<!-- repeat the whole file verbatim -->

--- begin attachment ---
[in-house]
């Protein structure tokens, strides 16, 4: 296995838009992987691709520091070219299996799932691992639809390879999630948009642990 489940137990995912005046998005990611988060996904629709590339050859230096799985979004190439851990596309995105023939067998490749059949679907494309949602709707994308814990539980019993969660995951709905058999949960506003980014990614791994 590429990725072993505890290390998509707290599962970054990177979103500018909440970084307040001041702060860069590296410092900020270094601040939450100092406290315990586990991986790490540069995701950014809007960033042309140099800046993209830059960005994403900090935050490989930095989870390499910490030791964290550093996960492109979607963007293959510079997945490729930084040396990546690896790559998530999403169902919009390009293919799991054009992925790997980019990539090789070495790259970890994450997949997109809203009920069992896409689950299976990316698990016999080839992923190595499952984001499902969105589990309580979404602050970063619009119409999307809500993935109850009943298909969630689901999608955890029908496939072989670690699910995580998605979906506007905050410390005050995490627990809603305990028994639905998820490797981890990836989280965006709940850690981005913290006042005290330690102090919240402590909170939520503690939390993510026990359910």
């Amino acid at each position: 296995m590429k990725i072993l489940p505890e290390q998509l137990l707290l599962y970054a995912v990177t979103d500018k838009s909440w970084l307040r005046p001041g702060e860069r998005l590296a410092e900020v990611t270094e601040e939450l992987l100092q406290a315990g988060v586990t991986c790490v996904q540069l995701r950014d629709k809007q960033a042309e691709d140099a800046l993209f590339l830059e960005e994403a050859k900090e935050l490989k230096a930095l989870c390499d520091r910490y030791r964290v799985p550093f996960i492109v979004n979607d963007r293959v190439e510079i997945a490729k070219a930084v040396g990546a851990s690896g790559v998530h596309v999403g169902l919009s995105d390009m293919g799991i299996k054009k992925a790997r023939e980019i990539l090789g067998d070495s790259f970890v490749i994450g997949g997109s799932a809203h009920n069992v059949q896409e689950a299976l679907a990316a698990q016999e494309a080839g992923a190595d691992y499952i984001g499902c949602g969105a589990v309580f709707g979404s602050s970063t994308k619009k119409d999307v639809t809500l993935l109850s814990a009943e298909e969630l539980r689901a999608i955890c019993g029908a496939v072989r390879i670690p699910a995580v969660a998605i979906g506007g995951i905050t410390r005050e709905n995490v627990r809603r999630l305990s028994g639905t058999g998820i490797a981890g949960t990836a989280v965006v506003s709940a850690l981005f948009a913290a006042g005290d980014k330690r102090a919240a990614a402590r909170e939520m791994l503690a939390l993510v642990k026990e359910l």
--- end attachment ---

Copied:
[in-house]
């Protein structure tokens, strides 16, 4: 296995838009992987691709520091070219299996799932691992639809390879999630948009642990 489940137990995912005046998005990611988060996904629709590339050859230096799985979004190439851990596309995105023939067998490749059949679907494309949602709707994308814990539980019993969660995951709905058999949960506003980014990614791994 590429990725072993505890290390998509707290599962970054990177979103500018909440970084307040001041702060860069590296410092900020270094601040939450100092406290315990586990991986790490540069995701950014809007960033042309140099800046993209830059960005994403900090935050490989930095989870390499910490030791964290550093996960492109979607963007293959510079997945490729930084040396990546690896790559998530999403169902919009390009293919799991054009992925790997980019990539090789070495790259970890994450997949997109809203009920069992896409689950299976990316698990016999080839992923190595499952984001499902969105589990309580979404602050970063619009119409999307809500993935109850009943298909969630689901999608955890029908496939072989670690699910995580998605979906506007905050410390005050995490627990809603305990028994639905998820490797981890990836989280965006709940850690981005913290006042005290330690102090919240402590909170939520503690939390993510026990359910």
């Amino acid at each position: 296995m590429k990725i072993l489940p505890e290390q998509l137990l707290l599962y970054a995912v990177t979103d500018k838009s909440w970084l307040r005046p001041g702060e860069r998005l590296a410092e900020v990611t270094e601040e939450l992987l100092q406290a315990g988060v586990t991986c790490v996904q540069l995701r950014d629709k809007q960033a042309e691709d140099a800046l993209f590339l830059e960005e994403a050859k900090e935050l490989k230096a930095l989870c390499d520091r910490y030791r964290v799985p550093f996960i492109v979004n979607d963007r293959v190439e510079i997945a490729k070219a930084v040396g990546a851990s690896g790559v998530h596309v999403g169902l919009s995105d390009m293919g799991i299996k054009k992925a790997r023939e980019i990539l090789g067998d070495s790259f970890v490749i994450g997949g997109s799932a809203h009920n069992v059949q896409e689950a299976l679907a990316a698990q016999e494309a080839g992923a190595d691992y499952i984001g499902c949602g969105a589990v309580f709707g979404s602050s970063t994308k619009k119409d999307v639809t809500l993935l109850s814990a009943e298909e969630l539980r689901a999608i955890c019993g029908a496939v072989r390879i670690p699910a995580v969660a998605i979906g506007g995951i905050t410390r005050e709905n995490v627990r809603r999630l305990s028994g639905t058999g998820i490797a981890g949960t990836a989280v965006v506003s709940a850690l981005f948009a913290a006042g005290d980014k330690r102090a919240a990614a402590r909170e939520m791994l503690a939390l993510v642990k026990e359910l």